In Intergenerational Equity: Environmental and Cultural Concerns, the editors have produced an important, broad-based volume on intergenerational equity. The authors explore the principle of intergenerational equity in many dimensions, from the theoretical to the practical. While the primary focus is on intergenerational equity in the context of environmental resources and cultural heritage, the principle is also addressed in a broad array of other contexts. The final section of the volume considers intergenerational justice as it applies to indigenous peoples, genocide, migration, sovereign wealth funds and foreign investment. The chapters also provide a critical analysis of the issues and a consideration of the difficulties in implementing intergenerational equity.
Volume Editor: Barry Steiner
The essays in this book, originally published in a special issue of the journal International Negotiation (vol. 23.1, 2018), are intended to enhance America's ability to mediate Israel-Palestine conflict. Every American president for the last thirty years, down to Donald Trump, has chosen to engage in this effort. To help understand and evaluate these efforts, and to focus upon the more promising mediation directions, these essays analyze mediation options in detail.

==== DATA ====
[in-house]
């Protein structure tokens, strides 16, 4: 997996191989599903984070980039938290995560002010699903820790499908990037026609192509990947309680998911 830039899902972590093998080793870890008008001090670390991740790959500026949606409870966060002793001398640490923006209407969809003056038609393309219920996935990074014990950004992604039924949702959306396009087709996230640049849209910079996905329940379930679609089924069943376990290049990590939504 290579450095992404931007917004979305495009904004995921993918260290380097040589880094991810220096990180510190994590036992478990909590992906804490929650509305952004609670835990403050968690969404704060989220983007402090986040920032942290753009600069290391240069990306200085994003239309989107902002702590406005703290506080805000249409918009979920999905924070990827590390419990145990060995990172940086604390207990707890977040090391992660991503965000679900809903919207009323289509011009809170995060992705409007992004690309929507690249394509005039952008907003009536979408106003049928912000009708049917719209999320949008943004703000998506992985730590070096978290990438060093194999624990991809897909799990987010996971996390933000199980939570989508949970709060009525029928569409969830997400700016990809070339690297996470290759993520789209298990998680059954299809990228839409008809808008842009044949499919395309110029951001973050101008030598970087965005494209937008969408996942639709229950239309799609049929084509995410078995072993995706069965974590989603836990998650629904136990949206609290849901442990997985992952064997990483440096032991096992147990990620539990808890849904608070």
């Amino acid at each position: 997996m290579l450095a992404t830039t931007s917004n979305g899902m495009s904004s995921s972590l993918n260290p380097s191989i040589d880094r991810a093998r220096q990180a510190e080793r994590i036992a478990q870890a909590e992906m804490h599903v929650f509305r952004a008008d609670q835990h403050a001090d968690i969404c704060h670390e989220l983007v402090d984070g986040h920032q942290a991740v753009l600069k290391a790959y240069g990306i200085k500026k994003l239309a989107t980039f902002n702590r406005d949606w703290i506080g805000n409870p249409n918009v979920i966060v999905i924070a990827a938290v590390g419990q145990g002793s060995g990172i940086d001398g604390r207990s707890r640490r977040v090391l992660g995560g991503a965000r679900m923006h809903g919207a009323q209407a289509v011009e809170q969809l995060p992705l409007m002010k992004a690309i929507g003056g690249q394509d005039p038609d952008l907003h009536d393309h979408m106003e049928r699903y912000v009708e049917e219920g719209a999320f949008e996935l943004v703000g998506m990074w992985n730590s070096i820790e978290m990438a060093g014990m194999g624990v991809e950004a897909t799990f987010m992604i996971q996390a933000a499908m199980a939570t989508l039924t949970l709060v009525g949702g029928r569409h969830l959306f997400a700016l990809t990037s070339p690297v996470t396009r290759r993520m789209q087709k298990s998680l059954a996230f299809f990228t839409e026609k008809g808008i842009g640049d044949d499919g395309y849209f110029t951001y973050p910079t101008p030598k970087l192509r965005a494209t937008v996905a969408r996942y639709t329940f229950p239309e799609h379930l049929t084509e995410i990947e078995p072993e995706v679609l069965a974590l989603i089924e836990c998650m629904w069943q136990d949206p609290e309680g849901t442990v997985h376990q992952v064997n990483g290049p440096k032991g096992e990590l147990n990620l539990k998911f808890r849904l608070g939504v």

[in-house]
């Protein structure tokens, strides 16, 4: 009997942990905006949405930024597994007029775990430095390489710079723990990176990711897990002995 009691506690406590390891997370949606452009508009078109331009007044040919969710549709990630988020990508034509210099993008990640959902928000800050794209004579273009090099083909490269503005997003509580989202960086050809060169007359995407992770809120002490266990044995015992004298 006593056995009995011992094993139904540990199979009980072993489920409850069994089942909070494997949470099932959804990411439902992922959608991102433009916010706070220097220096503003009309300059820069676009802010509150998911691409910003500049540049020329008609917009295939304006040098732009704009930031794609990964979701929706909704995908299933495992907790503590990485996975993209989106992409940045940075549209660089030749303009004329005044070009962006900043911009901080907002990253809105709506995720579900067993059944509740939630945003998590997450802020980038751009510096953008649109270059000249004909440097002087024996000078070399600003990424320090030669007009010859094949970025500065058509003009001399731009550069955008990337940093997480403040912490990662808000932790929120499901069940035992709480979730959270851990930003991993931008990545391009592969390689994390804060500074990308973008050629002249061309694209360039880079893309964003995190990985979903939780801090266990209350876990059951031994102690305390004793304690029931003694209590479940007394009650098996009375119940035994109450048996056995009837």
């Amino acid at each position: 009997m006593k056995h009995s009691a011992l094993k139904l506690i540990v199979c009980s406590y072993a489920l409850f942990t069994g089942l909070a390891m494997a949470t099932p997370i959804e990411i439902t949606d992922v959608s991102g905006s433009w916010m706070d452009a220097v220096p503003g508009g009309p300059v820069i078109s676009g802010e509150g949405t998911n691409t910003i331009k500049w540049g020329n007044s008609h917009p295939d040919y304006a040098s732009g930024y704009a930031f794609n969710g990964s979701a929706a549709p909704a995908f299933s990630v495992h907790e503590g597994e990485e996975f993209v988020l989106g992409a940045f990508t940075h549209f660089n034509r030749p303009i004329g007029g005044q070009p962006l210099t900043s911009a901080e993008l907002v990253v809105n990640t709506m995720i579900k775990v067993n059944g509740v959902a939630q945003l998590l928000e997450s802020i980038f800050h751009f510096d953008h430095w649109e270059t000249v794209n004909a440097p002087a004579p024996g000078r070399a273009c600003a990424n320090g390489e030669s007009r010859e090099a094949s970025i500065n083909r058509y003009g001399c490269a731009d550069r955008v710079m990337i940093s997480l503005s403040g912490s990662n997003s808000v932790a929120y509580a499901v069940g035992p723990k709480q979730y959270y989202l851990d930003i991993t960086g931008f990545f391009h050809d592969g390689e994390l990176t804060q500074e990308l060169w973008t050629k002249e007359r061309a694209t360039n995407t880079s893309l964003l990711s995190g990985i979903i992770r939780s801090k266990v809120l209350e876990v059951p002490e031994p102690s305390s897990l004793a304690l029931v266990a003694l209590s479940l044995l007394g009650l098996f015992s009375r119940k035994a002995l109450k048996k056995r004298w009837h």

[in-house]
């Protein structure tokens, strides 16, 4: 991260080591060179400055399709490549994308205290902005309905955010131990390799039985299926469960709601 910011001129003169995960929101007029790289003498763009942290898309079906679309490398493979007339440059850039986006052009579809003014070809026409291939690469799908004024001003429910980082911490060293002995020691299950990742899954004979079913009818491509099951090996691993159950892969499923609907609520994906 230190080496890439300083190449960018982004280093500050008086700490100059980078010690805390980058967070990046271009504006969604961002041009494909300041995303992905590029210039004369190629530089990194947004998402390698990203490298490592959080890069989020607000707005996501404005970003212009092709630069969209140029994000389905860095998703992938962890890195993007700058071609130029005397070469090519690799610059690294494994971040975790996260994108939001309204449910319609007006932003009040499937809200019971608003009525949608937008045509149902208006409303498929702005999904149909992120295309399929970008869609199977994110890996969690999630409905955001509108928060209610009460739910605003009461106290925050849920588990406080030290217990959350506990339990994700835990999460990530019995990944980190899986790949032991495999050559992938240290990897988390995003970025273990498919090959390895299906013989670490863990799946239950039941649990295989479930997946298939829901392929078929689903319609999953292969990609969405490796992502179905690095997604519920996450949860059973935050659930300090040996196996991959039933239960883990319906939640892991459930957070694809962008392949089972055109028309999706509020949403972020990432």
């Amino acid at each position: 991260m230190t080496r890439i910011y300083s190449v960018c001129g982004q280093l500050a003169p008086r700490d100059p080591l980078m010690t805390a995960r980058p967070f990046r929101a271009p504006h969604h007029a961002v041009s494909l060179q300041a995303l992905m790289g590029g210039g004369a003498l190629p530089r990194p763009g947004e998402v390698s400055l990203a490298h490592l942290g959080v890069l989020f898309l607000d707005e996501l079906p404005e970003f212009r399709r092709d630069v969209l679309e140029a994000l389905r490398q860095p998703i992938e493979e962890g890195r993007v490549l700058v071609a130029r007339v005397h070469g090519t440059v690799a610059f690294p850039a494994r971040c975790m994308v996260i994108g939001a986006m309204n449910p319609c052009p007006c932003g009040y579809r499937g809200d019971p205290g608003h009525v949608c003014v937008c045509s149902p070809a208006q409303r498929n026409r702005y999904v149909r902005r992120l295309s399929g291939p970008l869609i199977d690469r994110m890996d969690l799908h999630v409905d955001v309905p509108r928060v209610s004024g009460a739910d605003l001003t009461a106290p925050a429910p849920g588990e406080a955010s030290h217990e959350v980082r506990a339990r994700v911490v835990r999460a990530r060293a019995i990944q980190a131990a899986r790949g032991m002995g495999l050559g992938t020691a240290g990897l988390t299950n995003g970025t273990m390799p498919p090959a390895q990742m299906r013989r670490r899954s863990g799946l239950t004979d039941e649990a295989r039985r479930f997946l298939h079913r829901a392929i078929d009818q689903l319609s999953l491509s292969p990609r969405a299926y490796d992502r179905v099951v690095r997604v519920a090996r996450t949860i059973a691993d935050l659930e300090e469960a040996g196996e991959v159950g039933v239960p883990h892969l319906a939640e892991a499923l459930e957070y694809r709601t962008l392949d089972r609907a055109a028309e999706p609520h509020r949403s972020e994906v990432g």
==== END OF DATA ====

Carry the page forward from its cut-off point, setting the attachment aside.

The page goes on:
I. William Zartman accentuates special challenges of third party mediation. Amira Schiff critiques John Kerry’s mediation effort made on behalf of the Obama Administration. Galia Golan outlines mediation requirements in light of past American mediation efforts. Walid Salem suggests a new paradigm centered upon symmetry rather than asymmetry to assist Israel-Palestine peacemaking. And Barry Steiner studies a specific mediation action proposal.
In The Ideas and Practices of the European Union’s Structural Antidiplomacy, Steffen Bay Rasmussen offers a comprehensive analysis of EU diplomacy that goes beyond the functioning of the European External Action Service and discusses the sui generis nature of the EU as a diplomatic actor, the forms of bilateral and multilateral representation as well as the actor identity, founding ideas and meta-practices of EU diplomacy. The book employs a novel theoretical approach that distinguishes the social structures of diplomacy from the practices and meta-practices of diplomacy. Comparing EU diplomacy to the two theoretically constructed ideal types of Westphalian diplomacy and utopian antidiplomacy, Steffen Bay Rasmussen concludes that the EU’s international agency constitutes a new form of diplomacy called structural antidiplomacy.